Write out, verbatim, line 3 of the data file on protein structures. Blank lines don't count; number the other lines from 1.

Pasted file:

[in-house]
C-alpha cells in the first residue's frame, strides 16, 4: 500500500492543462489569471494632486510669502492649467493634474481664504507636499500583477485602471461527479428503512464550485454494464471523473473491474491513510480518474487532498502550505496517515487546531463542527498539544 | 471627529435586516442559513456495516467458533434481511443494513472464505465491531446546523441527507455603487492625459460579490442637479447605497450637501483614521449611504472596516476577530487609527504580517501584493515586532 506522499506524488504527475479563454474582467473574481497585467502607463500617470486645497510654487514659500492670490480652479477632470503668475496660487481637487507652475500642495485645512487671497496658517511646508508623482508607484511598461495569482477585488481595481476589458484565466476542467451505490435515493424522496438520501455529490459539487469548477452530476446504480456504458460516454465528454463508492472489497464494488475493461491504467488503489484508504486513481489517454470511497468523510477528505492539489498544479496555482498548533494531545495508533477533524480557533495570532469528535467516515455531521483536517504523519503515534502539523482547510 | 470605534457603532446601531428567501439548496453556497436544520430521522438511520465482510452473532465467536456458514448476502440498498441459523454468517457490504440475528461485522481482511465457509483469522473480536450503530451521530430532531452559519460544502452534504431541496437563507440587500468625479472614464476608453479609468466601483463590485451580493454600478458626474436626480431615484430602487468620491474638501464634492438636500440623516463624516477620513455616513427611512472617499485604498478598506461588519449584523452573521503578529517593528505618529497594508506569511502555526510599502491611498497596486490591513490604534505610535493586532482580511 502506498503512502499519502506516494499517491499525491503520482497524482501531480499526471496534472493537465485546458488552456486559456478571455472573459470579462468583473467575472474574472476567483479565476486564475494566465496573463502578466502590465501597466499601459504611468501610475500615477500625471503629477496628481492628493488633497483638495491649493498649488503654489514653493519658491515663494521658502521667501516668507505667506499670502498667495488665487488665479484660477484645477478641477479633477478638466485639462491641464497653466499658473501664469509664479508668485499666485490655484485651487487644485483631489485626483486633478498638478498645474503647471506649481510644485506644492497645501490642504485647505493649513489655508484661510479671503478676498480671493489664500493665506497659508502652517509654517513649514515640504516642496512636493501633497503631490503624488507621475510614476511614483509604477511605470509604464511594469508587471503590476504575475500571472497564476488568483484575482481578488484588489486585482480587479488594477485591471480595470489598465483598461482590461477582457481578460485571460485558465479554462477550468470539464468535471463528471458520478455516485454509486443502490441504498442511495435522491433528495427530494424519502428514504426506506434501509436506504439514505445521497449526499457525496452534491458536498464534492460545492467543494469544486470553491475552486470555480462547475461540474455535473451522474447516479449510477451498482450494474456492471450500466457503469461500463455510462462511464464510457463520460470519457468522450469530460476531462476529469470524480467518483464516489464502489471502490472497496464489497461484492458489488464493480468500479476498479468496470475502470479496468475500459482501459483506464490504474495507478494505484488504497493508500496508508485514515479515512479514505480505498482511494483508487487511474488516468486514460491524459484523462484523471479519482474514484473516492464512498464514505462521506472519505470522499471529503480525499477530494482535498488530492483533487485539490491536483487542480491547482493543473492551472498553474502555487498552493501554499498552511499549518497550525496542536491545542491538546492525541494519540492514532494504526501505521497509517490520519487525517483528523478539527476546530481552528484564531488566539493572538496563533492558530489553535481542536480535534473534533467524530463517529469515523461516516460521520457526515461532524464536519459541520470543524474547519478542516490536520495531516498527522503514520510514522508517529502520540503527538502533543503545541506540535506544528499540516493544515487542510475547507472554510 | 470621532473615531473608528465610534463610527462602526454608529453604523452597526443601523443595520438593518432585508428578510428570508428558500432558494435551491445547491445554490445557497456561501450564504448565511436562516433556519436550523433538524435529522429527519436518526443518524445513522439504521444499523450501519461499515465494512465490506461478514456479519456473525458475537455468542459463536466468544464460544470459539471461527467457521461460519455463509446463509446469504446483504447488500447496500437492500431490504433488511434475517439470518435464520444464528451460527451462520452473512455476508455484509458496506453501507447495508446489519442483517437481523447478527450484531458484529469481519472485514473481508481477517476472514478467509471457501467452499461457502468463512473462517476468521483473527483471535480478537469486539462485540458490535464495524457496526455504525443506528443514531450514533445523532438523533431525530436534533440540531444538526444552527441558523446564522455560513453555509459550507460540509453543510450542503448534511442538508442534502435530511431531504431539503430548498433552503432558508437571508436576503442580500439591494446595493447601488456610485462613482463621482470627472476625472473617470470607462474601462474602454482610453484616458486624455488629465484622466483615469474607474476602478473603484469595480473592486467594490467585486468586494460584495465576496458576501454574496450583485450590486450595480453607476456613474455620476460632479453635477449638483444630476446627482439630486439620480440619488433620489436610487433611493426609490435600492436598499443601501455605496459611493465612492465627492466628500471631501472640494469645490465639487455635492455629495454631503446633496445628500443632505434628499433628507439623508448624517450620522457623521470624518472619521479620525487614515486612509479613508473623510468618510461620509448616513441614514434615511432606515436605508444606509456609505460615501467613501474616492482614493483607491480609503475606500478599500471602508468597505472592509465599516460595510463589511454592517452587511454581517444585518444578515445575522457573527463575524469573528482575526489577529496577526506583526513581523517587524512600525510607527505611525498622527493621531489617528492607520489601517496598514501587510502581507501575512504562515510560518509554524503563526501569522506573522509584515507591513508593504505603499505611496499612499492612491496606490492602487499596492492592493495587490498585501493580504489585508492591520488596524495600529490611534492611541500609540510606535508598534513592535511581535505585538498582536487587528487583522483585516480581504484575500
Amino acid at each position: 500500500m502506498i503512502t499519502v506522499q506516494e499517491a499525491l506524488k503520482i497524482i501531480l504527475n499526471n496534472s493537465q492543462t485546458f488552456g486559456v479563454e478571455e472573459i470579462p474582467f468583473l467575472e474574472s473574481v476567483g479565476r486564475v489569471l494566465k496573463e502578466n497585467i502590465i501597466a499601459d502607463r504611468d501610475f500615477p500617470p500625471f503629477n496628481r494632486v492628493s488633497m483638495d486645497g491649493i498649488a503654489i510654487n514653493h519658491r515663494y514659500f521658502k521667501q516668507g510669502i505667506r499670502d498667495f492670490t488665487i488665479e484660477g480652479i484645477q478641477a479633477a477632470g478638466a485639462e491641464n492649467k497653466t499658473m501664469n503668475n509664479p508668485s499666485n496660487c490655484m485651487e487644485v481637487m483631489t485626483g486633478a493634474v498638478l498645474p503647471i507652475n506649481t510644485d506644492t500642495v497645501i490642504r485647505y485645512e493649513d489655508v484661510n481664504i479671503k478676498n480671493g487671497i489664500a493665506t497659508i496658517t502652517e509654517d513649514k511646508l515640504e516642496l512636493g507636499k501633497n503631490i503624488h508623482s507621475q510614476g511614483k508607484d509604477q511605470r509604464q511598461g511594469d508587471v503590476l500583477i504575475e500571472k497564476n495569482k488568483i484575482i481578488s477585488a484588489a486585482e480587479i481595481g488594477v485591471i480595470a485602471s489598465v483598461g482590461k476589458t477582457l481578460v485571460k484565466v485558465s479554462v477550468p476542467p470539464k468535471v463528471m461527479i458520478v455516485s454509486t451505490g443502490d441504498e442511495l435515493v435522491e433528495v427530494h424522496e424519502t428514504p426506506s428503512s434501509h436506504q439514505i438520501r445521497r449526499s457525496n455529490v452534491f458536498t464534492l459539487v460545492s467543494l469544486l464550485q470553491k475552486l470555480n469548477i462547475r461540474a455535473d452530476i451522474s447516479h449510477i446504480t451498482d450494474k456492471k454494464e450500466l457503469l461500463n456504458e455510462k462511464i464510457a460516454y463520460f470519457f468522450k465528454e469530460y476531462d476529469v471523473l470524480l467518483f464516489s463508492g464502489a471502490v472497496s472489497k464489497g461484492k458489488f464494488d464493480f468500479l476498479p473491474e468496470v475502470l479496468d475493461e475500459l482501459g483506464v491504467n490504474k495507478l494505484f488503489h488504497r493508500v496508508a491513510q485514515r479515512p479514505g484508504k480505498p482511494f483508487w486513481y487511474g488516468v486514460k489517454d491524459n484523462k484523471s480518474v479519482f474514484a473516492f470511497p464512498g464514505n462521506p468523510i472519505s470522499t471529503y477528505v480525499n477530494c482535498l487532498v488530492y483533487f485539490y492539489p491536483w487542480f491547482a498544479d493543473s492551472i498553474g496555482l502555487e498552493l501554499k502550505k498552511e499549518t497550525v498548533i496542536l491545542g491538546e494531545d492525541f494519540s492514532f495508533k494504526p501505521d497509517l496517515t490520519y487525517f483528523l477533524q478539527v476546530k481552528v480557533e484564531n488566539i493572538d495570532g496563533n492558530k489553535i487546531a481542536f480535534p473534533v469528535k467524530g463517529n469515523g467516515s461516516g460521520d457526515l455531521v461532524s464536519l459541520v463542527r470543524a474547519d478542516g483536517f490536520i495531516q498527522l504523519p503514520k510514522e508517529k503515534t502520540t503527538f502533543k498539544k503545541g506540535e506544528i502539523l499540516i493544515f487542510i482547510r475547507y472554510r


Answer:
Amino acid at each position: 500500500m502506498i503512502t499519502v506522499q506516494e499517491a499525491l506524488k503520482i497524482i501531480l504527475n499526471n496534472s493537465q492543462t485546458f488552456g486559456v479563454e478571455e472573459i470579462p474582467f468583473l467575472e474574472s473574481v476567483g479565476r486564475v489569471l494566465k496573463e502578466n497585467i502590465i501597466a499601459d502607463r504611468d501610475f500615477p500617470p500625471f503629477n496628481r494632486v492628493s488633497m483638495d486645497g491649493i498649488a503654489i510654487n514653493h519658491r515663494y514659500f521658502k521667501q516668507g510669502i505667506r499670502d498667495f492670490t488665487i488665479e484660477g480652479i484645477q478641477a479633477a477632470g478638466a485639462e491641464n492649467k497653466t499658473m501664469n503668475n509664479p508668485s499666485n496660487c490655484m485651487e487644485v481637487m483631489t485626483g486633478a493634474v498638478l498645474p503647471i507652475n506649481t510644485d506644492t500642495v497645501i490642504r485647505y485645512e493649513d489655508v484661510n481664504i479671503k478676498n480671493g487671497i489664500a493665506t497659508i496658517t502652517e509654517d513649514k511646508l515640504e516642496l512636493g507636499k501633497n503631490i503624488h508623482s507621475q510614476g511614483k508607484d509604477q511605470r509604464q511598461g511594469d508587471v503590476l500583477i504575475e500571472k497564476n495569482k488568483i484575482i481578488s477585488a484588489a486585482e480587479i481595481g488594477v485591471i480595470a485602471s489598465v483598461g482590461k476589458t477582457l481578460v485571460k484565466v485558465s479554462v477550468p476542467p470539464k468535471v463528471m461527479i458520478v455516485s454509486t451505490g443502490d441504498e442511495l435515493v435522491e433528495v427530494h424522496e424519502t428514504p426506506s428503512s434501509h436506504q439514505i438520501r445521497r449526499s457525496n455529490v452534491f458536498t464534492l459539487v460545492s467543494l469544486l464550485q470553491k475552486l470555480n469548477i462547475r461540474a455535473d452530476i451522474s447516479h449510477i446504480t451498482d450494474k456492471k454494464e450500466l457503469l461500463n456504458e455510462k462511464i464510457a460516454y463520460f470519457f468522450k465528454e469530460y476531462d476529469v471523473l470524480l467518483f464516489s463508492g464502489a471502490v472497496s472489497k464489497g461484492k458489488f464494488d464493480f468500479l476498479p473491474e468496470v475502470l479496468d475493461e475500459l482501459g483506464v491504467n490504474k495507478l494505484f488503489h488504497r493508500v496508508a491513510q485514515r479515512p479514505g484508504k480505498p482511494f483508487w486513481y487511474g488516468v486514460k489517454d491524459n484523462k484523471s480518474v479519482f474514484a473516492f470511497p464512498g464514505n462521506p468523510i472519505s470522499t471529503y477528505v480525499n477530494c482535498l487532498v488530492y483533487f485539490y492539489p491536483w487542480f491547482a498544479d493543473s492551472i498553474g496555482l502555487e498552493l501554499k502550505k498552511e499549518t497550525v498548533i496542536l491545542g491538546e494531545d492525541f494519540s492514532f495508533k494504526p501505521d497509517l496517515t490520519y487525517f483528523l477533524q478539527v476546530k481552528v480557533e484564531n488566539i493572538d495570532g496563533n492558530k489553535i487546531a481542536f480535534p473534533v469528535k467524530g463517529n469515523g467516515s461516516g460521520d457526515l455531521v461532524s464536519l459541520v463542527r470543524a474547519d478542516g483536517f490536520i495531516q498527522l504523519p503514520k510514522e508517529k503515534t502520540t503527538f502533543k498539544k503545541g506540535e506544528i502539523l499540516i493544515f487542510i482547510r475547507y472554510r